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You’re almost finished unloading the groceries from the car — the only thing left is the case of bottled water. As you bend to lift it out of the trunk, you feel a sudden “pop,” followed by a shooting pain in your abdomen. Ironically, it’s near a scar from a previous surgery. Could this indicate early signs of a hernia?
What is a hernia?
“A hernia is a hole in the muscle or abdomen where there should not be one,” explains James Parker, MD, a fellowship-trained surgeon in minimally invasive hernia repair. “Although hernias happen most often in the groin region or at the belly button, they can occur anywhere in the body, including in areas that are not easily seen. Previous surgeries can weaken the abdominal wall, making a hernia more likely to occur along an existing scar.”
There are many different types of hernias – some that can be seen and some that cannot.
“The most common hernias we see are in the groin, bulges along previous surgical scars, at the belly button, or in the abdomen,” said Dr. Parker. “Probably in that order.”
Signs and symptoms
- Any new bulge that comes on suddenly
- Pain that does not go away
- Changes in bowel habits (more constipation or diarrhea)
- Enlarging size of bulge
- Difficulty with functions of daily living
A sports hernia is a unique type of hernia that may or may not present as a bulge in the groin. This condition can be difficult to detect and treat.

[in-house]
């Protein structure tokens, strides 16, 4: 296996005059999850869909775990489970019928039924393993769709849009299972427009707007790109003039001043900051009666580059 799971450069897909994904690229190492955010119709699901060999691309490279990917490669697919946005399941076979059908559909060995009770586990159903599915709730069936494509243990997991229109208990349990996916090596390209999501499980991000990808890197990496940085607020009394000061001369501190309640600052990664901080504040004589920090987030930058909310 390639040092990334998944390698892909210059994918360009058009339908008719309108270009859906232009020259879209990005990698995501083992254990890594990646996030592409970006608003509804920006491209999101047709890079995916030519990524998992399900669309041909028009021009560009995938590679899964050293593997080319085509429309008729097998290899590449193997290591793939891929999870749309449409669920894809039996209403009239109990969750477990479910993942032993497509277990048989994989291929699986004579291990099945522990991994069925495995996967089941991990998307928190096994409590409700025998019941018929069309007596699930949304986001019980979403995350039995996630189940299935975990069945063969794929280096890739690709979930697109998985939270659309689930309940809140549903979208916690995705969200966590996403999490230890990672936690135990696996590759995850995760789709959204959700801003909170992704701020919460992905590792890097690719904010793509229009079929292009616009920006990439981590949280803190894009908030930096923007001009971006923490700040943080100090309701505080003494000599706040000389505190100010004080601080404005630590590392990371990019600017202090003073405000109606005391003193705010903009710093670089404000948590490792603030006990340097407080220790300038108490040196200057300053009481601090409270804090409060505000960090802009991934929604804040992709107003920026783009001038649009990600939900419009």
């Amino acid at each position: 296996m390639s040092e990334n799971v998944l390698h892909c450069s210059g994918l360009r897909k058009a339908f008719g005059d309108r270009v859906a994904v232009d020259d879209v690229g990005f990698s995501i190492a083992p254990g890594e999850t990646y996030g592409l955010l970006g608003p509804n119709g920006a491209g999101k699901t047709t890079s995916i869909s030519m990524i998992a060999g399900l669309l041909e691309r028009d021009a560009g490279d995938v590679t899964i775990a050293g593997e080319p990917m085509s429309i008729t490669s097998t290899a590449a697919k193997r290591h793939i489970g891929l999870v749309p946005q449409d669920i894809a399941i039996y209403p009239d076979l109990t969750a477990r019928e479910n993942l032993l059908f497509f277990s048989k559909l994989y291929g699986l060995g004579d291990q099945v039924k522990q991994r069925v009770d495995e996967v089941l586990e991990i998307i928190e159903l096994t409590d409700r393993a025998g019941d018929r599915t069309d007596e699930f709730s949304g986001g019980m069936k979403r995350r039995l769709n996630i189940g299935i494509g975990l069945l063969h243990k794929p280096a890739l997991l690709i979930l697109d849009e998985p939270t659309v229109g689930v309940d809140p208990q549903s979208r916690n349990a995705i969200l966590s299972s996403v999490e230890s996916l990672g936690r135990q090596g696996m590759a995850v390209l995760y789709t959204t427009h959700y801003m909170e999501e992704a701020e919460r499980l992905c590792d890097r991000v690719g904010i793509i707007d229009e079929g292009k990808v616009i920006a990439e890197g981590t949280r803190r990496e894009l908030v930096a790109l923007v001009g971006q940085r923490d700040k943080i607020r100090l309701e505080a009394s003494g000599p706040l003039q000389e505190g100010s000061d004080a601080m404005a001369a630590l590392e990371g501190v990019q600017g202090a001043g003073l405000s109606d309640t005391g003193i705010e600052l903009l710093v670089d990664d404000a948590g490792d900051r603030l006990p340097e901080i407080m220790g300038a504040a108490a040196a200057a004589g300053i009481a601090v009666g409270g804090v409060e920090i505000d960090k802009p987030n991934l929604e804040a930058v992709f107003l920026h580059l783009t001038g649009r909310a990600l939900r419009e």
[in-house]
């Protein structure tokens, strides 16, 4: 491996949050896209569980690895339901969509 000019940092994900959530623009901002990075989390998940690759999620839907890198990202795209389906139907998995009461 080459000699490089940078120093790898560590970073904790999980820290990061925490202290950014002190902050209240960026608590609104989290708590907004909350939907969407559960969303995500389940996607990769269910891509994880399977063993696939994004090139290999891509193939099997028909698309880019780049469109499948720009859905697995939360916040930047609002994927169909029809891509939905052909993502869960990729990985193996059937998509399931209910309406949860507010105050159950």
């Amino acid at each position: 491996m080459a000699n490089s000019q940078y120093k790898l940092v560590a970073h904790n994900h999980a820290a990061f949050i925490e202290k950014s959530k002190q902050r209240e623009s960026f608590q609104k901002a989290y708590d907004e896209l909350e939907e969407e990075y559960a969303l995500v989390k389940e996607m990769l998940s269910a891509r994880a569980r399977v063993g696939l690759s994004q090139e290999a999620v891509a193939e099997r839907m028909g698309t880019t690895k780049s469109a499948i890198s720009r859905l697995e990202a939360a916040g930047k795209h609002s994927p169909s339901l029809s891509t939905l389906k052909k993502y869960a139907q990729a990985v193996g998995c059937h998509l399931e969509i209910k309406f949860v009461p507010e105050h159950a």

“They can be repaired in severe situations, but most will actually resolve with physical therapy and rest and medications. This is different from other hernias, where the hole needs to be fixed to cure the issue,” explained Dr. Parker.
Dr. Parker recommends that your doctor examine any new lump, bump, or bulge. Not all hernias need surgery, but all of them should be looked at and discussed in order to prevent emergency situations from happening and to assure long-term health.
In adults, after a hernia forms, it will never go away. The discomfort or pain that comes from the hernia is a result of other structures of the body, such as the bowel or fat, pushing through that hole.
“If the lump does not go away, or if the pain continues to increase, this could indicate a bigger problem,” explains Dr. Parker. “The bowel or fat could twist on itself and then die off. A hernia in that situation becomes an emergency and could be life-threatening.”
Unfortunately, even after a hernia has already been repaired, there is still always the possibility that it will return.
“Activity too soon after surgery, smoking, significant coughing, obesity, and uncontrolled diabetes all can cause difficulty healing and lead to another hernia,” says Dr. Parker. “Sometimes, even though a person has done nothing to aggravate it, a hernia can still come back.”
Need to see a provider about your possible hernia?Request an appointment
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